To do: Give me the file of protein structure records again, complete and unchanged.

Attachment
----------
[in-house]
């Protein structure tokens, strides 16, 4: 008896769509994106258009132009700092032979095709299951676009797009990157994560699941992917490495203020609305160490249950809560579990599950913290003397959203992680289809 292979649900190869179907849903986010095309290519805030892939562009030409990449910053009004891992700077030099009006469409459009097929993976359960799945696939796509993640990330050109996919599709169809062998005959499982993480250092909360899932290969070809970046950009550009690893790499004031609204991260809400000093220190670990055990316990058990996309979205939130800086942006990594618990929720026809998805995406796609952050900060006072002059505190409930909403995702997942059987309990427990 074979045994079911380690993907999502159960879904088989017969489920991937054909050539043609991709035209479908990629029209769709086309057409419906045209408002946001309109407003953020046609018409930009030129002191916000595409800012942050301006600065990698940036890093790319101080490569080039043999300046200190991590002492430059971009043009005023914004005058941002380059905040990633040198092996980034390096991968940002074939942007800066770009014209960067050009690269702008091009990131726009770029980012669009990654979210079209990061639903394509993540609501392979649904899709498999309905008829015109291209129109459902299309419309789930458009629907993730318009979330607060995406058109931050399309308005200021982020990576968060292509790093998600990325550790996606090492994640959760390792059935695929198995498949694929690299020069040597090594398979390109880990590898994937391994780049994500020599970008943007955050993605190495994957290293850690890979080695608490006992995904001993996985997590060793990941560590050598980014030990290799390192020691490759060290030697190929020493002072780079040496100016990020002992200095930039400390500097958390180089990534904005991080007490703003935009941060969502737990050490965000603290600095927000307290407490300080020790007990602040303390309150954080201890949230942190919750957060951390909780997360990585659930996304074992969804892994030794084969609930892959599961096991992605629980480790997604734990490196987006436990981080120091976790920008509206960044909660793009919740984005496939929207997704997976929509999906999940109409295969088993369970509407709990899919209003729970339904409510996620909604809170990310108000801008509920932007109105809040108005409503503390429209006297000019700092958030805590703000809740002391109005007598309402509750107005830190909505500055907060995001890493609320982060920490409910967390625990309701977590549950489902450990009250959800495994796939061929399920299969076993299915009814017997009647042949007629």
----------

[in-house]
């Protein structure tokens, strides 16, 4: 008896769509994106258009132009700092032979095709299951676009797009990157994560699941992917490495203020609305160490249950809560579990599950913290003397959203992680289809 292979649900190869179907849903986010095309290519805030892939562009030409990449910053009004891992700077030099009006469409459009097929993976359960799945696939796509993640990330050109996919599709169809062998005959499982993480250092909360899932290969070809970046950009550009690893790499004031609204991260809400000093220190670990055990316990058990996309979205939130800086942006990594618990929720026809998805995406796609952050900060006072002059505190409930909403995702997942059987309990427990 074979045994079911380690993907999502159960879904088989017969489920991937054909050539043609991709035209479908990629029209769709086309057409419906045209408002946001309109407003953020046609018409930009030129002191916000595409800012942050301006600065990698940036890093790319101080490569080039043999300046200190991590002492430059971009043009005023914004005058941002380059905040990633040198092996980034390096991968940002074939942007800066770009014209960067050009690269702008091009990131726009770029980012669009990654979210079209990061639903394509993540609501392979649904899709498999309905008829015109291209129109459902299309419309789930458009629907993730318009979330607060995406058109931050399309308005200021982020990576968060292509790093998600990325550790996606090492994640959760390792059935695929198995498949694929690299020069040597090594398979390109880990590898994937391994780049994500020599970008943007955050993605190495994957290293850690890979080695608490006992995904001993996985997590060793990941560590050598980014030990290799390192020691490759060290030697190929020493002072780079040496100016990020002992200095930039400390500097958390180089990534904005991080007490703003935009941060969502737990050490965000603290600095927000307290407490300080020790007990602040303390309150954080201890949230942190919750957060951390909780997360990585659930996304074992969804892994030794084969609930892959599961096991992605629980480790997604734990490196987006436990981080120091976790920008509206960044909660793009919740984005496939929207997704997976929509999906999940109409295969088993369970509407709990899919209003729970339904409510996620909604809170990310108000801008509920932007109105809040108005409503503390429209006297000019700092958030805590703000809740002391109005007598309402509750107005830190909505500055907060995001890493609320982060920490409910967390625990309701977590549950489902450990009250959800495994796939061929399920299969076993299915009814017997009647042949007629």